While many gamers use the awesome M27 and Tac-45 in Black Ops: II, they can attach all manner of equipment, camo patterns, and perks to make that assault rifle something unique..after all, there are many M27s, but this one is mine! One of the better examples of this customization is in the lightsabers of Star Wars universe. While every Jedi Knight and Sith warrior use the single or double blade directed energy melee weapon, the user can fully customize the hilts, color of blade, and how many blades, allowing for the base Jedi/Sith weapon to be truly a symbol of the warrior that wields it, and iconic pieces of the characters. Fans of the movies, have create a cottage industry of custom cosplay lightsaber hilts to modify the standard armament of these sci-fi warriors to match the wearer.
STANDING OUT IN A ENSEMBLE CAST
Movies like Predator, Saving Private Ryan, Firefly, Gunsmith Cats, and Gunslinger Girl allow for the weapon of choice for the character to define some element of the characters' personality, along with setting them apart from the others. If we look at Firefly, everyone used a weapon that allowed them to standout, from Jayne's LeMat, to Zoe's Mare's Leg Model 1892 carbine-pistol, to Mal's highly modified Taurus Model 85 .38 revolver. This were iconic pieces of kit for the character, and were easily identified with the character. The same is true of the Jedi and Sith seen in the Star Wars films, or the attachment kit on the M4s in Tears of the Sun. In Saving Private Ryan, we saw the Rangers in Captain Miller's unit having different WWII-era weaponry, allowing for some characters to be easily identified via this weapon. Some examples were Edward Burns' character, Pvt. Reiben used a rarely seen Browning BAR, or Barry Pepper's Pvt. Jackson's Springfield M1903A4 sniper rifle, or even the 101st Airborne Paratroopers using the M1A1 Paratrooper variant carbines. The ability for this connect to a cool gun to a character was a strong connection for me. I may not have known the actor who played Reiben at first, but I fully knew that it was the guy with the rad BAR!
THE RIGHT TOOL FOR THE RIGHT JOB
Sometimes, the weapon of choice just comes down to the right tool for the right job. There are reasons why the majority of soldiers use an assault rifle or carbine, why shotguns are great for home defense, and why nuclear weapons are effective against xeno-inflections on corporate off-world colonies. Weapons, like dog breeds, are developed to fulfill a certain purpose. Take Elephant guns, anti-tank rifles, bird-shot shells, and personal defense weapons. All of these specialized weapons were designed with an intended purpose beyond the general role of a gun...to kill.
Weapon of choice can come down to what are you going to do and where. For example, during the early days of the conflict in Afghanistan, British SAS where staging night raids on AQ and Taliban cave complexes. Given the conditions of the tactical environment, the SAS turned to their venerable suppressed H&K MP5s. During on of these raids, an AQ/Taliban fighters came out and took a piss inches away from a SAS operator. When he finished, he noticed something, and before he could breath a word, the operator slammed half-a-magazine of suppressed 9mm lead into his chest. The enemy guards on patrol never heard a sound....the right tool for the right job. Here is my favorite quote from the Professional that seems to apply: "The rifle is the first weapon you learn how to use, because it lets you keep your distance from the client. The closer you get to being a pro, the closer you can get to the client. The knife, for example, is the last thing you learn"-Leon,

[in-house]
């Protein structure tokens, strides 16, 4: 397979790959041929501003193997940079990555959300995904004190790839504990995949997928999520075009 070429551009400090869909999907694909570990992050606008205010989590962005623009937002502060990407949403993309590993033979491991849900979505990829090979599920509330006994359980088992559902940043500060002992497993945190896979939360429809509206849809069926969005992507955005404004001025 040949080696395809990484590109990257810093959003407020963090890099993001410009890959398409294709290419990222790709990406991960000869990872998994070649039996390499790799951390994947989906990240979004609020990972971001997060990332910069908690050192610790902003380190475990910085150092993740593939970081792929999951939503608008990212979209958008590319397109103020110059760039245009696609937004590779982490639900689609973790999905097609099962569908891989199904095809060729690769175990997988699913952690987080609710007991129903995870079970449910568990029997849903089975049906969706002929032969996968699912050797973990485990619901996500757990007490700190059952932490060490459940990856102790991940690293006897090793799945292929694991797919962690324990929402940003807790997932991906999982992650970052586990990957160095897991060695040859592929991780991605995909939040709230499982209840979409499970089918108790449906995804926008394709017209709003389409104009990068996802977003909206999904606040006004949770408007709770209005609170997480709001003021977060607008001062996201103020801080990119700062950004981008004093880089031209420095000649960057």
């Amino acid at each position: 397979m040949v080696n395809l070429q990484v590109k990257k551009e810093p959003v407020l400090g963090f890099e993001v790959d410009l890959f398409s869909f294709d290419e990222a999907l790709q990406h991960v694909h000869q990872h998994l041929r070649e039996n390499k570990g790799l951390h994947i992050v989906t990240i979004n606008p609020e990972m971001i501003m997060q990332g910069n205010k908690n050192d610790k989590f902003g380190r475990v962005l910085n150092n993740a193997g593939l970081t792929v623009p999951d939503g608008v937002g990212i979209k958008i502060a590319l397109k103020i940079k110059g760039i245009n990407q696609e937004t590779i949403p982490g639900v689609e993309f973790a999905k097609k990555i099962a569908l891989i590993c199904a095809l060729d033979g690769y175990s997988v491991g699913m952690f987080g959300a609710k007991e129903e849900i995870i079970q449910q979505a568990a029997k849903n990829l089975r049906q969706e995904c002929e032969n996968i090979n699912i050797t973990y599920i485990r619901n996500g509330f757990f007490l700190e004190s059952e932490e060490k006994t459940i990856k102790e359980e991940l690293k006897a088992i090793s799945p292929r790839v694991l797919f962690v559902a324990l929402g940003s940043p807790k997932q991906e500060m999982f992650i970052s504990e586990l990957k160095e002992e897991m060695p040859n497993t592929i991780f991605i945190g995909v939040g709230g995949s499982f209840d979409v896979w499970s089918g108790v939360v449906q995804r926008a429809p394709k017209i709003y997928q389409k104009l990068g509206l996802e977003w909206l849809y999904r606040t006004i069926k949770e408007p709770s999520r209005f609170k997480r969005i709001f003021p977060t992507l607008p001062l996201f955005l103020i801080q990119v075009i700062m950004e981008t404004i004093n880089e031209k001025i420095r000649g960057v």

IT'S A REFERENCE...
There is little doubt that some weapons of choice are a conscience decision to reference another work, or that work influenced the creator(s). This is common in the Call of Duty game series, which liberally borrow from the 1980'sand 19*90's action movie classics (Terminator 2 and Commando and Rambo). Sometimes, the use of a reference weapon of choice is to pay homage to the original work that is often important to the creator.This was the case with the original Colonial sidearm in the Ronald D. Moore Battelstar Galactica that was patterned after Decker's handgun in BLADE RUNNER. This was also the case with the Winchester Model 1887 featured in Terminator 2. Cameron used the design of the loop-cocking handle as a reference to the Winchester Model 1892 "Saddle Ring" Carbine seen in 1969's True Grit. Gun References could be attempt by the creators to be sly,seeing if the audience is paying attention and gets the reference. This came up in the ID file for TODD-3465 in the 1998 MSF movie Soldier. In the small print of his ID, you can read that Todd is trained in the use of the ALIENS M41A1 pulse rifle and the Smart gun. Then there is the shitty kind of weapon of choice reference...ripping off the original work because you have little or no imagination.
The recycling of weapons in films and TV is not because the production is going green to save Mother Earth, but because they are trying to save money, and recycle a prop. One of the more famous sci-fi guns, "Vera" from Firefly is actually a Russian made shotgun, the Izhmash Saiga and was originally a prop from the 2002 action-comedy Showtime...yeah, never heard of it either. Vera was alternated from that 2002 box-office bomb, and put into the hands of Jayne Cobb. This was similar to the M590 assault rifle from Space: Above and Beyond. It made the rounds after the show that it was designed for shut down. It would appear in several sci-fi shows, including an episode of the X-Files. This is, at times, not the fault of the work that the recycled prop shows up in. TV shows and movies normally hire specialized prop houses that deal in blank-fire or non-fire weapons, and they bring a number of these weapons to a shoot, and sometimes by blind-luck, a recycled gun shows up.